Prosciutto, or Parma ham, is a dry-cured ham from central and northern Italy.
Strictly speaking, prosciutto means "ham" in Italian. Therefore, it generically refers to the pork cut, and not to its specific preparation. So in Italian there is a disctinction between prosciutto crudo (literally "raw ham", that is to say cured ham, which English speakers refer to as "prosciutto") and prosciutto cotto ("cooked ham", which is similar to what English speakers call "ham", as a derivative of the pork cut).
The process of making prosciutto can take anywhere from nine to eighteen months, depending on the size of the ham. First the ham is cleaned, salted, and left for about two months. Next it is washed several times to remove the salt. It is then hung in a shady, airy place. The air is important to the final quality of the ham. The ham is left until dry. This takes a variable amount of time, depending on the local climate, and size of the ham. When the ham is completely dry, it is hung in an airy place at room temperature for up to eighteen months.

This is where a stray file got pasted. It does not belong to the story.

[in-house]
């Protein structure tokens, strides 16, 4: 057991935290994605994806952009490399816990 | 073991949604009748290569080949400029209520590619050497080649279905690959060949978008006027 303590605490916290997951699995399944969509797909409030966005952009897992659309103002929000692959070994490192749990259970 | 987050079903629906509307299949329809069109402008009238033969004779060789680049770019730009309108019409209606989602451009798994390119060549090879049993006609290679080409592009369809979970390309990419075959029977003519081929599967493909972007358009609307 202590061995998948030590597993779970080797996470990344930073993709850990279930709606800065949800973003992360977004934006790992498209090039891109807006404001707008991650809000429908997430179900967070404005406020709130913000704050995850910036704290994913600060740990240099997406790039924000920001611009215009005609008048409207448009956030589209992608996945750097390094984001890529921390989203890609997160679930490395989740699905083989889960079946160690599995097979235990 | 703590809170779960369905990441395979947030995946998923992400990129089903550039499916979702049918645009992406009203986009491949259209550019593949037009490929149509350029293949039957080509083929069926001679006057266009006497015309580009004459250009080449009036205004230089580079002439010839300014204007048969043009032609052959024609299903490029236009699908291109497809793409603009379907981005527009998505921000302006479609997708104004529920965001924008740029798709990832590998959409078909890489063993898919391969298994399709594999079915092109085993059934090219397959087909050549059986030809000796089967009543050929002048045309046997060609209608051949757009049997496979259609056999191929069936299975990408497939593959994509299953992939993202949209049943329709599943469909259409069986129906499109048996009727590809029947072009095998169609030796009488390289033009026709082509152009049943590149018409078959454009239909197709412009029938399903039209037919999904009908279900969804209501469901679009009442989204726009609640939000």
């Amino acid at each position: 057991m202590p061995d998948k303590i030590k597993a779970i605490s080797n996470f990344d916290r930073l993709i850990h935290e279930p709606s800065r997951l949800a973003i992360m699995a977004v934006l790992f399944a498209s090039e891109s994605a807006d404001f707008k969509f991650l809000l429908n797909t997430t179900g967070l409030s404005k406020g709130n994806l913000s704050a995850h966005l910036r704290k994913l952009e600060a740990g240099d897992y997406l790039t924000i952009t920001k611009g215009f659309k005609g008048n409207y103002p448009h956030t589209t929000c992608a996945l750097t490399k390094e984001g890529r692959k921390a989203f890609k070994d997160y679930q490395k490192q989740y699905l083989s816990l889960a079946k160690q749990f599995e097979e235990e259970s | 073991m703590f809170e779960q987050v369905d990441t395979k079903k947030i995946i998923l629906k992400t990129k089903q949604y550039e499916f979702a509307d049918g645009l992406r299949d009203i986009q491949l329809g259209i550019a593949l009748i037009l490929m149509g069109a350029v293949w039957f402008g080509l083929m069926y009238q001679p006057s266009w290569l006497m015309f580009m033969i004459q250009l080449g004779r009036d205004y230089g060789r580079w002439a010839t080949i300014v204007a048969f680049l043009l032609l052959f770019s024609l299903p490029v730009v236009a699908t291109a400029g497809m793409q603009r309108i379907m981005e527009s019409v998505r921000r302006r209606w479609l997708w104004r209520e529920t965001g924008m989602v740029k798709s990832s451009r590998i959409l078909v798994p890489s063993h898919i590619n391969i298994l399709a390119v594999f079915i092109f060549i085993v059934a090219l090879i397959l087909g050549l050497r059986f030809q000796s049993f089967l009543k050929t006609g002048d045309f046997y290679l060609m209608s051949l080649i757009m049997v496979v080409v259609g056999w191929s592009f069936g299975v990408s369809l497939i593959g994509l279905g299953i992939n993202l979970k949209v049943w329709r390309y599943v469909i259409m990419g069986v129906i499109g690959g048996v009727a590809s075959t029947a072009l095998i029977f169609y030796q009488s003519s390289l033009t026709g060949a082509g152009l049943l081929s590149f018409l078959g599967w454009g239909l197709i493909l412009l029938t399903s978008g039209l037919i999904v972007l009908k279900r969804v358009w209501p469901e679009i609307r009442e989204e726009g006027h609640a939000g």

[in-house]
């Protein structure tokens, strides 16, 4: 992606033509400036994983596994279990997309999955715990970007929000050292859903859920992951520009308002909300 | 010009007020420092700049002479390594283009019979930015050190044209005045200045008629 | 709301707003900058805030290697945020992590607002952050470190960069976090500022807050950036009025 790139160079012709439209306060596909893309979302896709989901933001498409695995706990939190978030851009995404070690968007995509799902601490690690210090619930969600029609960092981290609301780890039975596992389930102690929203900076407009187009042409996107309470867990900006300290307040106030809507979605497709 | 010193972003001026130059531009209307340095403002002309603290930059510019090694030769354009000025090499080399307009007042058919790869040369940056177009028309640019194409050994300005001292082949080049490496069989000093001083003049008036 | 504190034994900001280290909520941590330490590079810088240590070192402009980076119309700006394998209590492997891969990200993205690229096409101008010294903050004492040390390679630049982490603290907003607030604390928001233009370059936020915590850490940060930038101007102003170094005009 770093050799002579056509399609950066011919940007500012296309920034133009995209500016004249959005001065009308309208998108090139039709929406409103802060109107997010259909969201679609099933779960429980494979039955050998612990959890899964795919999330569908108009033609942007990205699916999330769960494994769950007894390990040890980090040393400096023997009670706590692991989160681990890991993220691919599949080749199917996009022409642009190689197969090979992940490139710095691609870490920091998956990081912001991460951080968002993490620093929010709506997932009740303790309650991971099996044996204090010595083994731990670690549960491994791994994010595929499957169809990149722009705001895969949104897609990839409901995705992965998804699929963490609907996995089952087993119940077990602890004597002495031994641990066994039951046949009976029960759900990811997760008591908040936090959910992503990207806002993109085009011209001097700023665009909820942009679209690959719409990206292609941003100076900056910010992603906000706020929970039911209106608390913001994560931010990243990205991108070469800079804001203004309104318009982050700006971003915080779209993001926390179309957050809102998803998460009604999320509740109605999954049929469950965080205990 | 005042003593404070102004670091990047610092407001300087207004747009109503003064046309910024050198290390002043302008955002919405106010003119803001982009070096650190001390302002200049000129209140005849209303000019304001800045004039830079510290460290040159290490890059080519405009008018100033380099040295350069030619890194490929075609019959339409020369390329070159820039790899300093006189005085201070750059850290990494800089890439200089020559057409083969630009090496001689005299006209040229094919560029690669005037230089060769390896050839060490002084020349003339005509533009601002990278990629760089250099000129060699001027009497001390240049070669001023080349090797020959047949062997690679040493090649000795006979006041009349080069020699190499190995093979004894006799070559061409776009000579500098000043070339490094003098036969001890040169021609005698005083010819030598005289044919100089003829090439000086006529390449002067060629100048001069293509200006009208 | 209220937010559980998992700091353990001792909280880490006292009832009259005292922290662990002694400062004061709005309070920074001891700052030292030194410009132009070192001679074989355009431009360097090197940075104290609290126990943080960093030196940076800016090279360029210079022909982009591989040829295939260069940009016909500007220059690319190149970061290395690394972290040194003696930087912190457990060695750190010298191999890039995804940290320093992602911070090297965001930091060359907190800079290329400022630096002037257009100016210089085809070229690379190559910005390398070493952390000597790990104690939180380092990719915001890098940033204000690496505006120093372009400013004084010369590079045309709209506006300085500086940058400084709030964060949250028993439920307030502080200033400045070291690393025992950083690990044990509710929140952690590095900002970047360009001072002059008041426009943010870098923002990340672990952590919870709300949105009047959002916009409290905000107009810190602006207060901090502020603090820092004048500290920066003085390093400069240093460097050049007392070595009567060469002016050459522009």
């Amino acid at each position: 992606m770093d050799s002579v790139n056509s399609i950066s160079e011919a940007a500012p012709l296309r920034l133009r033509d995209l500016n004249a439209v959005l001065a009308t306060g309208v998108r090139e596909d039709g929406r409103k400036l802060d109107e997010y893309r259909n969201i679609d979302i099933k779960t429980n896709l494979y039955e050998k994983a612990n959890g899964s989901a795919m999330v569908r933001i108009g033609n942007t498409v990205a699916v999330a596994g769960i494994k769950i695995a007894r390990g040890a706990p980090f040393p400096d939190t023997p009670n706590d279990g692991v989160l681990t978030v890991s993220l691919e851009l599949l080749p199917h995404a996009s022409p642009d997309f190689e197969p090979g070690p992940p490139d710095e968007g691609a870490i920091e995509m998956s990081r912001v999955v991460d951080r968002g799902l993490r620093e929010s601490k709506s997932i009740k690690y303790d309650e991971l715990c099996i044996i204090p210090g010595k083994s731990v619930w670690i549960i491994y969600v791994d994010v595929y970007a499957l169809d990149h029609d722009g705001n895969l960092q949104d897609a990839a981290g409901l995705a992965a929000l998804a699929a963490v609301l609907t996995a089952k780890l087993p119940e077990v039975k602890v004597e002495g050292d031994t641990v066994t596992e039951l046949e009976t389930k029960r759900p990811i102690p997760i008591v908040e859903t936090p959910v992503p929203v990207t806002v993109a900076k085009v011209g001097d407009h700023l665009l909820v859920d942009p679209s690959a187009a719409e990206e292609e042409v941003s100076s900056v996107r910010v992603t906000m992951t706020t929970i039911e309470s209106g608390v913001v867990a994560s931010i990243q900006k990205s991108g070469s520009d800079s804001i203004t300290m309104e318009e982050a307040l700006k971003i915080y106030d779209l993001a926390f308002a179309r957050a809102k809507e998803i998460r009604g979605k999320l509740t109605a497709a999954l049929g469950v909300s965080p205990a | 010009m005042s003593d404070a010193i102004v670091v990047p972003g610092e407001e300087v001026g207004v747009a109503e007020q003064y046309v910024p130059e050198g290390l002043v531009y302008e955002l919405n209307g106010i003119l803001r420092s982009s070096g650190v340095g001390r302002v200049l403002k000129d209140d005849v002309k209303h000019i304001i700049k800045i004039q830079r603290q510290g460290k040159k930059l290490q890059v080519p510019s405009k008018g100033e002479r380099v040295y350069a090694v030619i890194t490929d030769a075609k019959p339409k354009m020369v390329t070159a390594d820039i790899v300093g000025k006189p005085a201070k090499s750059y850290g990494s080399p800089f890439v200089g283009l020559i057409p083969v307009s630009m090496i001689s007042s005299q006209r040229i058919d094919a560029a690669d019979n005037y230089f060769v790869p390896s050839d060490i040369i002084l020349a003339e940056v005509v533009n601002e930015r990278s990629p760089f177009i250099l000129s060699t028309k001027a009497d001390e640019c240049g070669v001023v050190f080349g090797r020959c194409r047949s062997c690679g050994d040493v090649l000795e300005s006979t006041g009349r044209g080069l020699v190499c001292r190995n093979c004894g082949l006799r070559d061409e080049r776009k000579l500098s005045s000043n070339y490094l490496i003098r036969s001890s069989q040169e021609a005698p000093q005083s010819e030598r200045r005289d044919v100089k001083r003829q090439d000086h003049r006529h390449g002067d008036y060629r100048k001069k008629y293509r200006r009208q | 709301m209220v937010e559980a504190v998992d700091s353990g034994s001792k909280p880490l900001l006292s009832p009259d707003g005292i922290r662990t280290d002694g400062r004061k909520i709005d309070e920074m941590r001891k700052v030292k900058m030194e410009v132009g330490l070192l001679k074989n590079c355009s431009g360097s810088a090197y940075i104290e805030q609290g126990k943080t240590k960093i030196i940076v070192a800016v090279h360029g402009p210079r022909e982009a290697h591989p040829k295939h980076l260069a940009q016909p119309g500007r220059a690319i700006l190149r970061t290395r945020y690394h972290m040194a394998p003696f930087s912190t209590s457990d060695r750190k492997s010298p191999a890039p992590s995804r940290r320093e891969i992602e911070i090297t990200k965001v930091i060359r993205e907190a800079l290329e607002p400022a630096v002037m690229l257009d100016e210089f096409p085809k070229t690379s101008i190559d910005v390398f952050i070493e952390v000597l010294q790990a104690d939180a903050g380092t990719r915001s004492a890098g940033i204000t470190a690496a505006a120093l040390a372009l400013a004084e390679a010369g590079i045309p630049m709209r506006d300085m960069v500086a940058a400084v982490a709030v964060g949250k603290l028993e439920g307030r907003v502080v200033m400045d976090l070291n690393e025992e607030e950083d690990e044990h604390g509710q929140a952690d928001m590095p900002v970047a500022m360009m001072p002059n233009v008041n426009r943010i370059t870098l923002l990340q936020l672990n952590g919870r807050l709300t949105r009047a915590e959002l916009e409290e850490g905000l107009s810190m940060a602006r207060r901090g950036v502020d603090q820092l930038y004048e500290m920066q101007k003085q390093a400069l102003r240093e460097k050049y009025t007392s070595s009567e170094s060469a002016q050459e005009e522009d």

Interestingly, prosciutto is never cured with nitrates (either sodium or potassium), which are generally used in ham production to produce the desired rosy color and unique flavor. Only sea salt is used. The pigmentation seems to be produced by certain bacteria, rather than a direct chemical reaction.
Prosciutto crudo in Italian cuisine is usually served as an antipasto, sliced tissue-paper thin and optionally wrapped around grissini or, especially in summer, melon.
Protected designation of origin
Under the Common Agricultural Policy of the European Union, certain well-established meat products including some local prosciutto, are covered by a Protected Designation of Origin and other, less stringent designations of geographical origin for traditional specialties.
There are two famous types of prosciutto crudo exported abroad: prosciutto di Parma, from Parma, and prosciutto di San Daniele, from the Friuli-Venezia Giulia region, which is darker in color and sweeter in flavor.